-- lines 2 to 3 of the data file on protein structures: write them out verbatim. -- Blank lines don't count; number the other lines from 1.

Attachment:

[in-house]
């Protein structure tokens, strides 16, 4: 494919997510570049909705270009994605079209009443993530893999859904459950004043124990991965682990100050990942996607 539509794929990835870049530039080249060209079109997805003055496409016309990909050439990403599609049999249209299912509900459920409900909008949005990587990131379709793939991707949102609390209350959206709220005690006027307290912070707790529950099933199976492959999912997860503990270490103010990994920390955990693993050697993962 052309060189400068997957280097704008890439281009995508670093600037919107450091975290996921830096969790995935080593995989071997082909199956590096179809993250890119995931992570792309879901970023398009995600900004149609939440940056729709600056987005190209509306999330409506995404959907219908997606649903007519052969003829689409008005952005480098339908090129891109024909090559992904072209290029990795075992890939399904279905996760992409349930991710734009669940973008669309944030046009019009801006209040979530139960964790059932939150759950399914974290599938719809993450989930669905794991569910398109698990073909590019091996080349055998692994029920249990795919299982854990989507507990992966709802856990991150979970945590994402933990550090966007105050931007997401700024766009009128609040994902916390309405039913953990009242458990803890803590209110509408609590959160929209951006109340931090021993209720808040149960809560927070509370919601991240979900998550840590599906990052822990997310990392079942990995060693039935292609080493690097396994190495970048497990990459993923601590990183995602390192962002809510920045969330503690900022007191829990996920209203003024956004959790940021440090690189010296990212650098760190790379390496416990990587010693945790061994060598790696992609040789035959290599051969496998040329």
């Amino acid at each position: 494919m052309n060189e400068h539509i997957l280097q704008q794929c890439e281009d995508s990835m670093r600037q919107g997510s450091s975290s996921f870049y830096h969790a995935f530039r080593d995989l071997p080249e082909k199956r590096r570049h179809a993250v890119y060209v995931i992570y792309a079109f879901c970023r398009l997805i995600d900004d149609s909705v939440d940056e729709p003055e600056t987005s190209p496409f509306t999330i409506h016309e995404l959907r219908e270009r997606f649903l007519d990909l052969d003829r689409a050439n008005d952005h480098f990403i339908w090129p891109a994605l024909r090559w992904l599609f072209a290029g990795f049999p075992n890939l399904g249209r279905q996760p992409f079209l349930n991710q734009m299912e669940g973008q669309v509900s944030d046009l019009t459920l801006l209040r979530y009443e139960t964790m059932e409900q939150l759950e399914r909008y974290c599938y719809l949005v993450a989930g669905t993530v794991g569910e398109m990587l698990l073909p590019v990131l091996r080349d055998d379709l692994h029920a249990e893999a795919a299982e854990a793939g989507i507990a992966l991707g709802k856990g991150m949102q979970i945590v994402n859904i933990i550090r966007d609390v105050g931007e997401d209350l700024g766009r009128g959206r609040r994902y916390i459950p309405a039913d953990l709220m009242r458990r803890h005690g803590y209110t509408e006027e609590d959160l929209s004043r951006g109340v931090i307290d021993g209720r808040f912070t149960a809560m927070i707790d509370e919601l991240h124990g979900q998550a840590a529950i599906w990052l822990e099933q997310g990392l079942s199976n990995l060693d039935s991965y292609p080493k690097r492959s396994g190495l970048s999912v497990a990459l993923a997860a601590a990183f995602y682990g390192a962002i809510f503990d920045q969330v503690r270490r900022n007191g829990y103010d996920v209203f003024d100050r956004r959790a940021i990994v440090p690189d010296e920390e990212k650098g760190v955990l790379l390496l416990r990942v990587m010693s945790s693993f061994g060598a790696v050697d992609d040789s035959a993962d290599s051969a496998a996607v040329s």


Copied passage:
């Protein structure tokens, strides 16, 4: 494919997510570049909705270009994605079209009443993530893999859904459950004043124990991965682990100050990942996607 539509794929990835870049530039080249060209079109997805003055496409016309990909050439990403599609049999249209299912509900459920409900909008949005990587990131379709793939991707949102609390209350959206709220005690006027307290912070707790529950099933199976492959999912997860503990270490103010990994920390955990693993050697993962 052309060189400068997957280097704008890439281009995508670093600037919107450091975290996921830096969790995935080593995989071997082909199956590096179809993250890119995931992570792309879901970023398009995600900004149609939440940056729709600056987005190209509306999330409506995404959907219908997606649903007519052969003829689409008005952005480098339908090129891109024909090559992904072209290029990795075992890939399904279905996760992409349930991710734009669940973008669309944030046009019009801006209040979530139960964790059932939150759950399914974290599938719809993450989930669905794991569910398109698990073909590019091996080349055998692994029920249990795919299982854990989507507990992966709802856990991150979970945590994402933990550090966007105050931007997401700024766009009128609040994902916390309405039913953990009242458990803890803590209110509408609590959160929209951006109340931090021993209720808040149960809560927070509370919601991240979900998550840590599906990052822990997310990392079942990995060693039935292609080493690097396994190495970048497990990459993923601590990183995602390192962002809510920045969330503690900022007191829990996920209203003024956004959790940021440090690189010296990212650098760190790379390496416990990587010693945790061994060598790696992609040789035959290599051969496998040329």
């Amino acid at each position: 494919m052309n060189e400068h539509i997957l280097q704008q794929c890439e281009d995508s990835m670093r600037q919107g997510s450091s975290s996921f870049y830096h969790a995935f530039r080593d995989l071997p080249e082909k199956r590096r570049h179809a993250v890119y060209v995931i992570y792309a079109f879901c970023r398009l997805i995600d900004d149609s909705v939440d940056e729709p003055e600056t987005s190209p496409f509306t999330i409506h016309e995404l959907r219908e270009r997606f649903l007519d990909l052969d003829r689409a050439n008005d952005h480098f990403i339908w090129p891109a994605l024909r090559w992904l599609f072209a290029g990795f049999p075992n890939l399904g249209r279905q996760p992409f079209l349930n991710q734009m299912e669940g973008q669309v509900s944030d046009l019009t459920l801006l209040r979530y009443e139960t964790m059932e409900q939150l759950e399914r909008y974290c599938y719809l949005v993450a989930g669905t993530v794991g569910e398109m990587l698990l073909p590019v990131l091996r080349d055998d379709l692994h029920a249990e893999a795919a299982e854990a793939g989507i507990a992966l991707g709802k856990g991150m949102q979970i945590v994402n859904i933990i550090r966007d609390v105050g931007e997401d209350l700024g766009r009128g959206r609040r994902y916390i459950p309405a039913d953990l709220m009242r458990r803890h005690g803590y209110t509408e006027e609590d959160l929209s004043r951006g109340v931090i307290d021993g209720r808040f912070t149960a809560m927070i707790d509370e919601l991240h124990g979900q998550a840590a529950i599906w990052l822990e099933q997310g990392l079942s199976n990995l060693d039935s991965y292609p080493k690097r492959s396994g190495l970048s999912v497990a990459l993923a997860a601590a990183f995602y682990g390192a962002i809510f503990d920045q969330v503690r270490r900022n007191g829990y103010d996920v209203f003024d100050r956004r959790a940021i990994v440090p690189d010296e920390e990212k650098g760190v955990l790379l390496l416990r990942v990587m010693s945790s693993f061994g060598a790696v050697d992609d040789s035959a993962d290599s051969a496998a996607v040329s």